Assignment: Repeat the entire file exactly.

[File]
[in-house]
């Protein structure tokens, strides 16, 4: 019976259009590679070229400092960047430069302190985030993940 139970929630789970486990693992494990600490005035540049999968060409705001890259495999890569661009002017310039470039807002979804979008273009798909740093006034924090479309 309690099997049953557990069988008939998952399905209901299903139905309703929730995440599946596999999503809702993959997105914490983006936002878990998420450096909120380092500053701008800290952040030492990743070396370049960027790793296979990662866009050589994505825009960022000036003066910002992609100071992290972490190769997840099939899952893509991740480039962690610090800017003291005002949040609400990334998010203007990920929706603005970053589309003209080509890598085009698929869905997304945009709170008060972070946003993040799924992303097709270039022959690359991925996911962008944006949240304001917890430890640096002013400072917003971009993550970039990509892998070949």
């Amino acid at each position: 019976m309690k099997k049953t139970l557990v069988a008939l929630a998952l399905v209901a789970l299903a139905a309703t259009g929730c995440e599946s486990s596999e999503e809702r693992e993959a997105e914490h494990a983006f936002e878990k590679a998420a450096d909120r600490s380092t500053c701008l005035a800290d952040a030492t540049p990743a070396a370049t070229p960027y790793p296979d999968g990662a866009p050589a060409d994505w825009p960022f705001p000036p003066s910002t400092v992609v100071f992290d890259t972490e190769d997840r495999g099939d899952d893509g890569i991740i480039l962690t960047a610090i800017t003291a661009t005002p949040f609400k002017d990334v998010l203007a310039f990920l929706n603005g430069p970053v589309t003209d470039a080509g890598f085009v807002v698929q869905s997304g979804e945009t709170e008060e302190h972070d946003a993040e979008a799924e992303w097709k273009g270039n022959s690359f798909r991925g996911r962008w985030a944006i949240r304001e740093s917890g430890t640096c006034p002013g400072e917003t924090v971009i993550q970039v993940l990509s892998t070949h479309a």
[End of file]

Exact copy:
[in-house]
């Protein structure tokens, strides 16, 4: 019976259009590679070229400092960047430069302190985030993940 139970929630789970486990693992494990600490005035540049999968060409705001890259495999890569661009002017310039470039807002979804979008273009798909740093006034924090479309 309690099997049953557990069988008939998952399905209901299903139905309703929730995440599946596999999503809702993959997105914490983006936002878990998420450096909120380092500053701008800290952040030492990743070396370049960027790793296979990662866009050589994505825009960022000036003066910002992609100071992290972490190769997840099939899952893509991740480039962690610090800017003291005002949040609400990334998010203007990920929706603005970053589309003209080509890598085009698929869905997304945009709170008060972070946003993040799924992303097709270039022959690359991925996911962008944006949240304001917890430890640096002013400072917003971009993550970039990509892998070949």
């Amino acid at each position: 019976m309690k099997k049953t139970l557990v069988a008939l929630a998952l399905v209901a789970l299903a139905a309703t259009g929730c995440e599946s486990s596999e999503e809702r693992e993959a997105e914490h494990a983006f936002e878990k590679a998420a450096d909120r600490s380092t500053c701008l005035a800290d952040a030492t540049p990743a070396a370049t070229p960027y790793p296979d999968g990662a866009p050589a060409d994505w825009p960022f705001p000036p003066s910002t400092v992609v100071f992290d890259t972490e190769d997840r495999g099939d899952d893509g890569i991740i480039l962690t960047a610090i800017t003291a661009t005002p949040f609400k002017d990334v998010l203007a310039f990920l929706n603005g430069p970053v589309t003209d470039a080509g890598f085009v807002v698929q869905s997304g979804e945009t709170e008060e302190h972070d946003a993040e979008a799924e992303w097709k273009g270039n022959s690359f798909r991925g996911r962008w985030a944006i949240r304001e740093s917890g430890t640096c006034p002013g400072e917003t924090v971009i993550q970039v993940l990509s892998t070949h479309a």